Sivert “Sy” Johnson, who passed away peacefully in New York City on July 26, 2022, was born on April 15, 1930, in New Haven, Connecticut. According to the demographers, this made him a member of the so-called “Silent Generation.” Thankfully, Sy Johnson was anything but, for he was destined to fill the air with a lifetime of unforgettable music.
Sy Johnson, who first joined Local 802 in 1960, achieved widespread acclaim as a world-class jazz composer, arranger, pianist, and singer. Throughout his career, Sy carried a 35mm Leica camera with him, often on the bandstand, recording a storied career in jazz. Many of his photographs were collected and published in his 2014 book, Jazz: Personal Encounters.
Additionally, Sy was a gifted writer, beloved teacher, and accomplished interviewer — his legendary 1974 conversation with Miles Davis was published by the Smithsonian in the “Miles Davis Reader.”
Sy’s renowned work with Charles Mingus spanned the 1960s and 1970s. Their iconic recording collaborations began with “Let My Children Hear Music,” and would eventually see Sy nominated for a Guggenheim Award. After Mingus’ death in 1979, Sy worked equally productively with his widow, Sue Mingus, for several years. Here Sy harnessed his abundant talent in groundbreaking arrangements for the Mingus Big Band, Mingus Orchestra, and Mingus Dynasty. (Click here for a tribute to Sy Johnson published on the Charles Mingus website.)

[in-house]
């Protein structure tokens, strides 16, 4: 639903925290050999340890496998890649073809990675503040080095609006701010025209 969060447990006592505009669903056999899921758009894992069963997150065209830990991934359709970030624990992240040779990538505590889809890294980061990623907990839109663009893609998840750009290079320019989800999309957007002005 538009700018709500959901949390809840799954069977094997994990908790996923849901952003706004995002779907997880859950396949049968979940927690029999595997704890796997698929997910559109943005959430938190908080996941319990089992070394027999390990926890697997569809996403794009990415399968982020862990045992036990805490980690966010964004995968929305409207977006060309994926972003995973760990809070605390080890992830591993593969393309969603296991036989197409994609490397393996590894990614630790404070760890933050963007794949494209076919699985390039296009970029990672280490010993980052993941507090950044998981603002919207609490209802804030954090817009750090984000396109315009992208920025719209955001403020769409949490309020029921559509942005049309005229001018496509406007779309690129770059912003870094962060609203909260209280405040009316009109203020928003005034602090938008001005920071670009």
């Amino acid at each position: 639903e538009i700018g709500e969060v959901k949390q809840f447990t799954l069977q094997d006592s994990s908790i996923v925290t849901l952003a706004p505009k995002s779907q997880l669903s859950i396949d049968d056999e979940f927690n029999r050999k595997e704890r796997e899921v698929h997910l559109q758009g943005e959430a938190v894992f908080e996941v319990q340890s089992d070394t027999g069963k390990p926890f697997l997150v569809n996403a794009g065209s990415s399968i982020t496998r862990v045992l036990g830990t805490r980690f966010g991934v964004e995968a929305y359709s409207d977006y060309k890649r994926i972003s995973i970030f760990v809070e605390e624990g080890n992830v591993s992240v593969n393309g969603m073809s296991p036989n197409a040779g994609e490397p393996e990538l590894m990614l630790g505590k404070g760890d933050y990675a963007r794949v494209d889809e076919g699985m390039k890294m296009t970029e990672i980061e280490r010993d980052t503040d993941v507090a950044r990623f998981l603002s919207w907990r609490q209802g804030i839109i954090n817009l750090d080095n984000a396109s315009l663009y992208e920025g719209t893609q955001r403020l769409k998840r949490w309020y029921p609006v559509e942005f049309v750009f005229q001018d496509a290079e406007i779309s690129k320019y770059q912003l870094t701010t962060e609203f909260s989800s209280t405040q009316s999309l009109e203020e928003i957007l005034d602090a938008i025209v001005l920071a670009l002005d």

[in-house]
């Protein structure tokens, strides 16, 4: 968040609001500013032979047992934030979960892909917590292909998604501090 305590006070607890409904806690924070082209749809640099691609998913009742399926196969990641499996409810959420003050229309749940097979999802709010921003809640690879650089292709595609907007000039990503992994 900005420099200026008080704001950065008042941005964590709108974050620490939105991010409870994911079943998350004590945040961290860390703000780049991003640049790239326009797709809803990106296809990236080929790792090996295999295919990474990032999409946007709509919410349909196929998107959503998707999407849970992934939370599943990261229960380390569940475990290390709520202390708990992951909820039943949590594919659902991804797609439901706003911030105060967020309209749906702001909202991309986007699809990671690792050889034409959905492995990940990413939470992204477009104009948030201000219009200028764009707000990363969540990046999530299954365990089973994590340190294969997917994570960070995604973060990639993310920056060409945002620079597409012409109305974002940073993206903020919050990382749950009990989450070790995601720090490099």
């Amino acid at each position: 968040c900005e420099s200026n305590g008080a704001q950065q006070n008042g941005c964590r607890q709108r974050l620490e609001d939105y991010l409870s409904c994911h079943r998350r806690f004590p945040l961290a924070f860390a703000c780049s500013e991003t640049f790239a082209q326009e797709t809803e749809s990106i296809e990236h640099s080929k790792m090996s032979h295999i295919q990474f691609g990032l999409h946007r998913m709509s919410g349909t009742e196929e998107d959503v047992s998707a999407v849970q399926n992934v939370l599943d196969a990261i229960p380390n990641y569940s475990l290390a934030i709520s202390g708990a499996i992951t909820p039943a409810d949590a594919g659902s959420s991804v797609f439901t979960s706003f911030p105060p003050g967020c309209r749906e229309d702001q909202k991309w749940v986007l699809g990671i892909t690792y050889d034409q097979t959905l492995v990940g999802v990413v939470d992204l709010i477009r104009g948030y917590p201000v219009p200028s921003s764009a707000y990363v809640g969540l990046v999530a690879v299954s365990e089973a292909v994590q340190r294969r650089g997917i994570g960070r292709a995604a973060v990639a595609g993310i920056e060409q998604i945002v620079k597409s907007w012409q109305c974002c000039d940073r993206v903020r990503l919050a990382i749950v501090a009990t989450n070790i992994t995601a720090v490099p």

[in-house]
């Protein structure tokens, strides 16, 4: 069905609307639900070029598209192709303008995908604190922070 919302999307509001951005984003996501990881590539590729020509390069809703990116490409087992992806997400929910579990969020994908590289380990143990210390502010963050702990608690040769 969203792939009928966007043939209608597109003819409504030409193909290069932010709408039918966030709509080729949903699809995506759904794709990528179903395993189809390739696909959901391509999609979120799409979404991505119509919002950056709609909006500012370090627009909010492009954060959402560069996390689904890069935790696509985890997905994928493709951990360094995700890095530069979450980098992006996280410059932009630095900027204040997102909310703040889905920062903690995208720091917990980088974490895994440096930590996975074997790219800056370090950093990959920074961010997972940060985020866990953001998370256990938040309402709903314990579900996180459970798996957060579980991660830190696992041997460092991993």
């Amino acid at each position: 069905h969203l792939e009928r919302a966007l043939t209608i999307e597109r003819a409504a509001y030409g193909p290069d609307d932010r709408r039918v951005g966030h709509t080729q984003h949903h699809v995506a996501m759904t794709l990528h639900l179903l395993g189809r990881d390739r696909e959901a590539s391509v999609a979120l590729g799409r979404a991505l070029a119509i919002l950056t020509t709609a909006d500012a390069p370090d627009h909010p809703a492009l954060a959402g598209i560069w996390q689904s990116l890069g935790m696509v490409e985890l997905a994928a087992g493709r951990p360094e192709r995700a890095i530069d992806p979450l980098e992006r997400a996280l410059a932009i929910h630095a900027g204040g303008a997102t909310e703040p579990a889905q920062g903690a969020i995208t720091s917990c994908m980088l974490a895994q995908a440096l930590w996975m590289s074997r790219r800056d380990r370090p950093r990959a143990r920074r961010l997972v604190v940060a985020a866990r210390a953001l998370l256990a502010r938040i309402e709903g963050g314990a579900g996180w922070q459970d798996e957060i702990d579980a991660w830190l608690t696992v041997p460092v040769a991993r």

Over the years, Sy’s too-many-to-mention musical partners included Joe Williams, Quincy Jones, Benny Goodman, Count Basie, Mel Tormé, Sarah Vaughan, Frank Sinatra, Elvis Costello, and Joni Mitchell, among a multitude of other leading lights. His exquisite compositions graced both Broadway (1982’s “Blues in the Night” and 1989’s “Black and Blue”) and Hollywood (1984’s “The Cotton Club”).
Yet for all of Sy’s professional success, it is the boundless love he left behind that marks the true measure of the man. Above all else, it was his marriage to Lois Mirviss, which spanned nearly half a century, that brought him the most joy. Sy will be profoundly missed by his sister Elizabeth Keppel, brother-in-law Richard Keppel, nephew Philip Johnson and his wife Karen Johnson, nephew Peter Johnson, niece Pamela Hores, and all of their wonderful children.
“Think where man’s glory most begins and ends. And say my glory was I had such friends.” — William Butler Yeats
For all of us who had the immense privilege of knowing him, Sy Johnson’s incomparable friendship will remain in our hearts forever.
— Obituary submitted by Theodore Davis on behalf of Sy Johnson’s wife Lois